Plaintiff's alternative argument on appeal is that even if this case is moot, this court should reach the merits by invoking the "public interest exception" to the mootness doctrine. However, this exception is narrow and requires a clear showing that (1) there is a substantial public question; (2) an authoritative determination for future guidance is needed; and (3) the circumstances are likely to recur. India B., 202 Ill. 2d at 543. Although plaintiff asserts generally that the scope of taxing authorities' powers of reassessment is a subject of public concern, he has not shown clearly that the public interest requires us to decide the legality of the treatment of one person's property(1) in one year under circumstances that may not recur. Also, plaintiff could have avoided the mootness issue by pursuing his remedies at law through the statutory procedure, and other taxpayers who may feel similarly aggrieved (now or in the future) also have that option.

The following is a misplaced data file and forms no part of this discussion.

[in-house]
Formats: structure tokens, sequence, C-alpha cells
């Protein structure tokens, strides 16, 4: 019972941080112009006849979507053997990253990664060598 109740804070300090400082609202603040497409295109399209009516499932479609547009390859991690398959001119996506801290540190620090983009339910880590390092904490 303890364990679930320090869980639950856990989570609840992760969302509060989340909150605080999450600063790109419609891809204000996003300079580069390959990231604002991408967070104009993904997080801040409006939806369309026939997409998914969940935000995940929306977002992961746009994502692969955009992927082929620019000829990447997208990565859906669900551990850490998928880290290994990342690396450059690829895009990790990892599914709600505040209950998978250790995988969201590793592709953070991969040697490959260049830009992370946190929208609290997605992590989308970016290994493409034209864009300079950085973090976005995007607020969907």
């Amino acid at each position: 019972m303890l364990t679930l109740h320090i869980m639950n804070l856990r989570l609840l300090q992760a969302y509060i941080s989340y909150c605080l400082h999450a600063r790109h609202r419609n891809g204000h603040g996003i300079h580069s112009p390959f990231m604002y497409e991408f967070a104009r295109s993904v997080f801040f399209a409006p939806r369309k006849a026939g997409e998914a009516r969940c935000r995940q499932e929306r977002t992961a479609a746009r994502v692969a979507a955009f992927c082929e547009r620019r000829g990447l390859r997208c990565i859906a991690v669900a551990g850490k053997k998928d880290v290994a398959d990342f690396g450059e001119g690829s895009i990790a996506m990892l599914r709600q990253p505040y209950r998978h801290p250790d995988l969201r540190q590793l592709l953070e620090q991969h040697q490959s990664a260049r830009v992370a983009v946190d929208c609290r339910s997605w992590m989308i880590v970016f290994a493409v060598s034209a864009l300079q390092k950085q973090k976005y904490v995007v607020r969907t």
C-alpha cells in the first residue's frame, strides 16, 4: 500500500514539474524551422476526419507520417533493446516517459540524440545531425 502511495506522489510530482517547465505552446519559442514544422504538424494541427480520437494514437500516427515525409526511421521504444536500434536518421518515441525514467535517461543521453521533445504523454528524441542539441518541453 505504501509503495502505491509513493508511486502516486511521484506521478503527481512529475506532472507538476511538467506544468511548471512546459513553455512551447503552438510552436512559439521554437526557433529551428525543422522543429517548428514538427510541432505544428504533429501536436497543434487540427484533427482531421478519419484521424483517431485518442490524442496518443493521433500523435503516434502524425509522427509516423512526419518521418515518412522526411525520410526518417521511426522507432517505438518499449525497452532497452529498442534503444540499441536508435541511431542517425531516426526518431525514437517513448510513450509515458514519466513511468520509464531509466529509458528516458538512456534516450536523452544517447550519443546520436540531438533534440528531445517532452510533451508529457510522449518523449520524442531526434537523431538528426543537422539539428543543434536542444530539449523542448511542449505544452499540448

We note that federal courts have long held that when a court denies a taxpayer's suit to enjoin the collection of taxes, the appeal of this denial becomes moot if the taxpayer has paid the taxes during the pendency of the appeal. Singer Manufacturing Co. v. Wright, 141 U.S. 696, 35 L. Ed. 906, 12 S. Ct. 103 (1891); Koger v. United States, 755 F.2d 1094, 1096-97 (4th Cir. 1985); United States v. Miller, 737 F. Supp. 508, 510 (N.D. Ind. 1990). Although these cases do not bind us, we believe that they are persuasive and support our decision in this case.

The appeal from the judgment of the circuit court of Lake County is dismissed.

Appeal dismissed.

McLAREN and BOWMAN, JJ., concur.

1. Although plaintiff has asserted throughout that numerous other taxpayers were also the victims of illegal reassessments, this suit is not a class action and the rights of the other taxpayers were never adjudicated. They were free to pursue their statutory remedies at law and, like plaintiff, are free to do so if they wish to contest their tax bills in the future.